It is important to develop new interests in life. New grudges are fun too. I harbor one against the ubiquitous “we”.
or in a recent article by a columnist who presumes to speak for the women of Ireland – not in this newspaper – I counted 31 ‘we’.
The we wasn’t me and I can’t take it anymore.
So this column is about my strategy for reducing electricity bills. Only mine.
Of course, writing about personal experiences, I have often found that some turn out to be divided. But like cookies, readers can opt-out of relatable content. You are not me or us.
One more point before I get to the electric shower drama; Sean Fleming. He was attacked for advising people to look into electricity suppliers.
All media are commercializing consumer advice focused on the benefits of switching energy suppliers, insurance companies and grocers. Yet when a politician does that, they are accused of being Marie Antoinette. It’s silly and hypocritical.
There are some problems that the government can solve and others that it cannot. Ireland is one of the most indebted countries in the world, made possible by low and even negative interest rates, but that era may well be over.
Borrowing to protect every citizen, whatever their means, against global shocks is priceless.
What government can and should do is develop alternative and renewable energy sources and target support to those who need it most. There are many people who are constantly worrying about the electricity bill and have no scope to save. But there are many who can endure the adjustment without difficulty.
Developing targeted support is difficult, such as the proposal to increase fuel allowance eligibility. But it’s worth it, because universal payments like the €200 off electricity bill, while temptingly cheap and quick to make, are quickly forgotten and delay changes in energy-saving behavior.
Ultimately, my electric bill depends on me cracking the whip at home.
I’ve been getting power lazy, especially during lockdown, and it’s time to be ruthless. It was like the years of the bailout when I looked out at the field and wondered if anyone remembered how to grow potatoes.
desperate times; desperate measures.
Anyway, that’s why I took off the head of the electric shower. From now on, if someone wants to use the most expensive device in the house, they have to provide me with a business case.
The reaction reminded me of the time my mother drove off with the TV in the trunk of the car to prevent idleness.
At the time I thought she was crazy and we were the unhappiest kids in Ireland. Of course she was right about everything – although I often wonder what we were supposed to be watching since we only had RTÉ.
So I don’t mind if teenagers accuse me of hysteria when they discover I’ve tampered with the wires. In fact, the howls of indignation from the bathroom filled me with a perverse form of pride.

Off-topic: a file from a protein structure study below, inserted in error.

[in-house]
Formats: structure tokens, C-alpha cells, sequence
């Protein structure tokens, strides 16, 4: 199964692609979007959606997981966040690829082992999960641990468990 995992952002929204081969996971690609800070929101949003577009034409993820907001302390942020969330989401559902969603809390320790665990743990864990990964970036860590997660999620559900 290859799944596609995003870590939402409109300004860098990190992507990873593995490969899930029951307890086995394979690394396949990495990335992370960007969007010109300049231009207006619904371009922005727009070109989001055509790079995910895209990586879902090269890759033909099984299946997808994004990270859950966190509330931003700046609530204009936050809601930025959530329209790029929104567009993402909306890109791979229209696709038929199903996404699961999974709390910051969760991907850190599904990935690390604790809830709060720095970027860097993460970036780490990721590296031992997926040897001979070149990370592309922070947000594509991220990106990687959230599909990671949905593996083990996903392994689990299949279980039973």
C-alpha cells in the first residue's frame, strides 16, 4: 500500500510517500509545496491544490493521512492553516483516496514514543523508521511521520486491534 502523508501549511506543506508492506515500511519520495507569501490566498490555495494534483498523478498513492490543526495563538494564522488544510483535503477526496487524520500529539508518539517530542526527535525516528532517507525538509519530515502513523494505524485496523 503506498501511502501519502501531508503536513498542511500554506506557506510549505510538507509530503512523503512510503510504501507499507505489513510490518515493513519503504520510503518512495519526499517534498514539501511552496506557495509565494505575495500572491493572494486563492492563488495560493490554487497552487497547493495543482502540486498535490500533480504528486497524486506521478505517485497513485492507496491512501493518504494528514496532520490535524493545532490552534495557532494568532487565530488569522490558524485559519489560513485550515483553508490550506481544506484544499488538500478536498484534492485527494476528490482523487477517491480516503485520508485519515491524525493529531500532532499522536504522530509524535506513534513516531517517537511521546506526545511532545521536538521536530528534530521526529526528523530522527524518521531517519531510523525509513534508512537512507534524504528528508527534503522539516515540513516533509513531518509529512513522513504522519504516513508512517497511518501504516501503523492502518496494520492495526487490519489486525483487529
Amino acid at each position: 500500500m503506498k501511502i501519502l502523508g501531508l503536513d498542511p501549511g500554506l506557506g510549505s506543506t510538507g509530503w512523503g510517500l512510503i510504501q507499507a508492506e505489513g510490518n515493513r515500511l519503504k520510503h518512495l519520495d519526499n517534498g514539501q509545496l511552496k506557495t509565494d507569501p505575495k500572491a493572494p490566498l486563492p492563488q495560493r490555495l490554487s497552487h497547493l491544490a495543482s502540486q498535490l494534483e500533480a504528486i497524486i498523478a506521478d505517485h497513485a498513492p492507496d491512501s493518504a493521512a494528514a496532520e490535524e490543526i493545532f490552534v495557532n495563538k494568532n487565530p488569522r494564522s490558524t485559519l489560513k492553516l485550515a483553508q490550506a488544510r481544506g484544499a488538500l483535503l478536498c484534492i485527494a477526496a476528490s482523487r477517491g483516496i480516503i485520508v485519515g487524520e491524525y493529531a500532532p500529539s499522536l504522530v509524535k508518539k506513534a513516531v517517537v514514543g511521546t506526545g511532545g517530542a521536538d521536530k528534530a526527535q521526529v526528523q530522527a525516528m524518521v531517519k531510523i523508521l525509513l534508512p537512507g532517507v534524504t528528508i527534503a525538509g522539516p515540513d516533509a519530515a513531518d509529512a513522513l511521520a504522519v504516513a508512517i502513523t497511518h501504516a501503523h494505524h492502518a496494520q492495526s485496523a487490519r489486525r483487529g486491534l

As environmentalists will tell you, people need to be forced to behave better.
Hot water rationing is a crisis measure, but not one that will harm our home.
Devices that require heat are hardest on electricity. The faster it heats up, the more energy is required. An electric shower uses so much electricity that the application form for a first connection asks if there is an electric shower in the house and if there is more than one because it requires a special connection.
So I’m not ashamed to ask two questions.
Firstly, isn’t there already hot water in the storage tank because the heating was turned on generously earlier? Use the normal shower.
Second, do you even need a shower? I’m all for hygiene and don’t want smelly boys around me, but this goal can be achieved in a more economical way.
Back when I was a girl and went barefoot to school and all that, there was no hot water unless you made a fire or used the dreaded immersion in a dire emergency. Thus a daily washing was accomplished by what some called the bird bath.
You stood at the sink with some hot water and washed with soap and a rag. It was quick, economical and perfectly adequate.
I still do this every other day without feeling that the government is denying my human rights. It is frugality, not deprivation. It is important to distinguish between the two.
Naturally, my aggressive strategy of cutting back on expensive showers was met with horror. But a world with instant hot water for everyone is unsustainable and I make no apologies for it.
There are many things in life that I cannot control, but I can recalibrate my children’s expectations of what constitutes a normal use of the world’s resources and our income.
One final note: Ordinary readers may remember my failed experiment with a night knife. You will be charged a higher daily rate in exchange for lower nightly rates. Between the lack of discipline needed to consistently do laundry at night and the higher daily fee, my bills went up rather than down. But while installing the meter was free, removing it costs €200. So I invest the €200 from the electricity bill to pay for the distance. Don’t walk this trail unless you have an electric car to charge or storage heater.
“We” all make mistakes, but you can learn from mine.
https://www.independent.ie/opinion/comment/if-anyone-wants-to-use-the-electric-shower-in-my-house-they-will-have-to-present-a-business-case-to-me-41512639.html “If someone wants to use the electric shower in my house, they have to provide me with a business case.”